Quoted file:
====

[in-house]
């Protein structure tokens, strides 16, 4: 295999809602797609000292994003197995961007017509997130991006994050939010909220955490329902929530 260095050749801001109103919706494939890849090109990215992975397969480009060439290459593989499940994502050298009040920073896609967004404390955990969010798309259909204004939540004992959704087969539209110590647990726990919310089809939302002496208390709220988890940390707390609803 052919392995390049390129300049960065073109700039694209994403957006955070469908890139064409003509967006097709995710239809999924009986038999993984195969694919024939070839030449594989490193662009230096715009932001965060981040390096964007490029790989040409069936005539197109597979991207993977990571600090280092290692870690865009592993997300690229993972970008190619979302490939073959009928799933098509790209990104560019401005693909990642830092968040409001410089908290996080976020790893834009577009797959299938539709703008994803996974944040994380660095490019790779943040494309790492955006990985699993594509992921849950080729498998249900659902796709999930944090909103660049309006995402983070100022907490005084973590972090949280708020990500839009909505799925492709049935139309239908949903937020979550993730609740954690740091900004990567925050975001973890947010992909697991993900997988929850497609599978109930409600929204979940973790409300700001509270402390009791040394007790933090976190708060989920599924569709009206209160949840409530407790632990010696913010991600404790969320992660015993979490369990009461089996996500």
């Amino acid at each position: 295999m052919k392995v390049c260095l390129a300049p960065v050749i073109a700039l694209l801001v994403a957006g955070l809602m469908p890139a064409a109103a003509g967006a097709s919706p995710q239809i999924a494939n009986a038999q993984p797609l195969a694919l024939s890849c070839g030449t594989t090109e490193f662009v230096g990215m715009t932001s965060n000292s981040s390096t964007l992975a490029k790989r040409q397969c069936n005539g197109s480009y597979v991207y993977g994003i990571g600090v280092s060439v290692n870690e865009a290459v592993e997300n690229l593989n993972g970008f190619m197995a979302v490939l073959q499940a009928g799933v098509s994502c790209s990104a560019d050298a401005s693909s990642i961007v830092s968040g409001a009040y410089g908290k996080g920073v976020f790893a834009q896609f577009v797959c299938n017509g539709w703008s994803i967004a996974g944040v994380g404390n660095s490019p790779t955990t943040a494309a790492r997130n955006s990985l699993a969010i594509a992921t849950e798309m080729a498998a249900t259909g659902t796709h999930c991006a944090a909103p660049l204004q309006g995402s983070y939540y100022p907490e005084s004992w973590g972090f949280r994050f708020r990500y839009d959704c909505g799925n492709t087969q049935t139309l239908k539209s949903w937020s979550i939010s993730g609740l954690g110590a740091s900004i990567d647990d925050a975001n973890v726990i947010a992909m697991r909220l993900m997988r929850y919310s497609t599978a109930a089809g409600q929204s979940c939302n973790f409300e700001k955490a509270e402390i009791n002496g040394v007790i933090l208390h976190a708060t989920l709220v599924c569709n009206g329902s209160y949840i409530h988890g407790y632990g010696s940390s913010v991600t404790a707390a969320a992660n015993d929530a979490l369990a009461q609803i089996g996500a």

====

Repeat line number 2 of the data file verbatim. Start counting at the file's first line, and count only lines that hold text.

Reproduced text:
């Protein structure tokens, strides 16, 4: 295999809602797609000292994003197995961007017509997130991006994050939010909220955490329902929530 260095050749801001109103919706494939890849090109990215992975397969480009060439290459593989499940994502050298009040920073896609967004404390955990969010798309259909204004939540004992959704087969539209110590647990726990919310089809939302002496208390709220988890940390707390609803 052919392995390049390129300049960065073109700039694209994403957006955070469908890139064409003509967006097709995710239809999924009986038999993984195969694919024939070839030449594989490193662009230096715009932001965060981040390096964007490029790989040409069936005539197109597979991207993977990571600090280092290692870690865009592993997300690229993972970008190619979302490939073959009928799933098509790209990104560019401005693909990642830092968040409001410089908290996080976020790893834009577009797959299938539709703008994803996974944040994380660095490019790779943040494309790492955006990985699993594509992921849950080729498998249900659902796709999930944090909103660049309006995402983070100022907490005084973590972090949280708020990500839009909505799925492709049935139309239908949903937020979550993730609740954690740091900004990567925050975001973890947010992909697991993900997988929850497609599978109930409600929204979940973790409300700001509270402390009791040394007790933090976190708060989920599924569709009206209160949840409530407790632990010696913010991600404790969320992660015993979490369990009461089996996500």